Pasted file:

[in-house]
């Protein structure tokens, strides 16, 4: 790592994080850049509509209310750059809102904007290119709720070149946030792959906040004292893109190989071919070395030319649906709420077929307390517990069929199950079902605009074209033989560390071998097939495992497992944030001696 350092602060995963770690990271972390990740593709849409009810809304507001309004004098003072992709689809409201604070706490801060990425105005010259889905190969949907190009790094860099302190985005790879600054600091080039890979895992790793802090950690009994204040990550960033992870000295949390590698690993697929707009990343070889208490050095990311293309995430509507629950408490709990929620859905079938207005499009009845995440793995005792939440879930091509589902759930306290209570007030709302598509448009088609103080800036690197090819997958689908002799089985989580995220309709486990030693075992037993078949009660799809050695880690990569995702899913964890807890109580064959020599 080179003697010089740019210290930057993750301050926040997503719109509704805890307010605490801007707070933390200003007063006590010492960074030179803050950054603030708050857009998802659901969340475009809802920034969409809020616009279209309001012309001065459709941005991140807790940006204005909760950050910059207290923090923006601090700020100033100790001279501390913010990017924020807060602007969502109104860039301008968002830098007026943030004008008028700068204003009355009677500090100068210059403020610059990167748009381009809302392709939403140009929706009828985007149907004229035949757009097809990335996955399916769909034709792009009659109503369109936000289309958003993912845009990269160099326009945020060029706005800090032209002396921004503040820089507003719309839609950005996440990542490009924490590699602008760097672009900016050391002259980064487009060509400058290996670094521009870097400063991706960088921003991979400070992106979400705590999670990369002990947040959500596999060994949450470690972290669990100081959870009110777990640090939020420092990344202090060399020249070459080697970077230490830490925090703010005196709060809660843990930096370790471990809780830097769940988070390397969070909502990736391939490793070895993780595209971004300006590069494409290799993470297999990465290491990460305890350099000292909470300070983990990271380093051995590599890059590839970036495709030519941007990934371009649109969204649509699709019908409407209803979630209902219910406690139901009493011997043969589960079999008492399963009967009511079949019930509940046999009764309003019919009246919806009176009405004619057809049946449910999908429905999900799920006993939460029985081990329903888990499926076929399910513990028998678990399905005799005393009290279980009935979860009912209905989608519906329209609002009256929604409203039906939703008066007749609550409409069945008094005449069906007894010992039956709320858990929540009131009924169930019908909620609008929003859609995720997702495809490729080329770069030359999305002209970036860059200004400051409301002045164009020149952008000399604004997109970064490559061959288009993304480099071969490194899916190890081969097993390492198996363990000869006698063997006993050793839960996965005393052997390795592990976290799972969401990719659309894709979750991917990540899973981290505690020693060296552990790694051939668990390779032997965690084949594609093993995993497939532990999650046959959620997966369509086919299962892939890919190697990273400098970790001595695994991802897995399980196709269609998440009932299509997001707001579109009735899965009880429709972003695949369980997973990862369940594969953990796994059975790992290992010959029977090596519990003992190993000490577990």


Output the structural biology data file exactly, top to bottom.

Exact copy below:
[in-house]
């Protein structure tokens, strides 16, 4: 790592994080850049509509209310750059809102904007290119709720070149946030792959906040004292893109190989071919070395030319649906709420077929307390517990069929199950079902605009074209033989560390071998097939495992497992944030001696 350092602060995963770690990271972390990740593709849409009810809304507001309004004098003072992709689809409201604070706490801060990425105005010259889905190969949907190009790094860099302190985005790879600054600091080039890979895992790793802090950690009994204040990550960033992870000295949390590698690993697929707009990343070889208490050095990311293309995430509507629950408490709990929620859905079938207005499009009845995440793995005792939440879930091509589902759930306290209570007030709302598509448009088609103080800036690197090819997958689908002799089985989580995220309709486990030693075992037993078949009660799809050695880690990569995702899913964890807890109580064959020599 080179003697010089740019210290930057993750301050926040997503719109509704805890307010605490801007707070933390200003007063006590010492960074030179803050950054603030708050857009998802659901969340475009809802920034969409809020616009279209309001012309001065459709941005991140807790940006204005909760950050910059207290923090923006601090700020100033100790001279501390913010990017924020807060602007969502109104860039301008968002830098007026943030004008008028700068204003009355009677500090100068210059403020610059990167748009381009809302392709939403140009929706009828985007149907004229035949757009097809990335996955399916769909034709792009009659109503369109936000289309958003993912845009990269160099326009945020060029706005800090032209002396921004503040820089507003719309839609950005996440990542490009924490590699602008760097672009900016050391002259980064487009060509400058290996670094521009870097400063991706960088921003991979400070992106979400705590999670990369002990947040959500596999060994949450470690972290669990100081959870009110777990640090939020420092990344202090060399020249070459080697970077230490830490925090703010005196709060809660843990930096370790471990809780830097769940988070390397969070909502990736391939490793070895993780595209971004300006590069494409290799993470297999990465290491990460305890350099000292909470300070983990990271380093051995590599890059590839970036495709030519941007990934371009649109969204649509699709019908409407209803979630209902219910406690139901009493011997043969589960079999008492399963009967009511079949019930509940046999009764309003019919009246919806009176009405004619057809049946449910999908429905999900799920006993939460029985081990329903888990499926076929399910513990028998678990399905005799005393009290279980009935979860009912209905989608519906329209609002009256929604409203039906939703008066007749609550409409069945008094005449069906007894010992039956709320858990929540009131009924169930019908909620609008929003859609995720997702495809490729080329770069030359999305002209970036860059200004400051409301002045164009020149952008000399604004997109970064490559061959288009993304480099071969490194899916190890081969097993390492198996363990000869006698063997006993050793839960996965005393052997390795592990976290799972969401990719659309894709979750991917990540899973981290505690020693060296552990790694051939668990390779032997965690084949594609093993995993497939532990999650046959959620997966369509086919299962892939890919190697990273400098970790001595695994991802897995399980196709269609998440009932299509997001707001579109009735899965009880429709972003695949369980997973990862369940594969953990796994059975790992290992010959029977090596519990003992190993000490577990």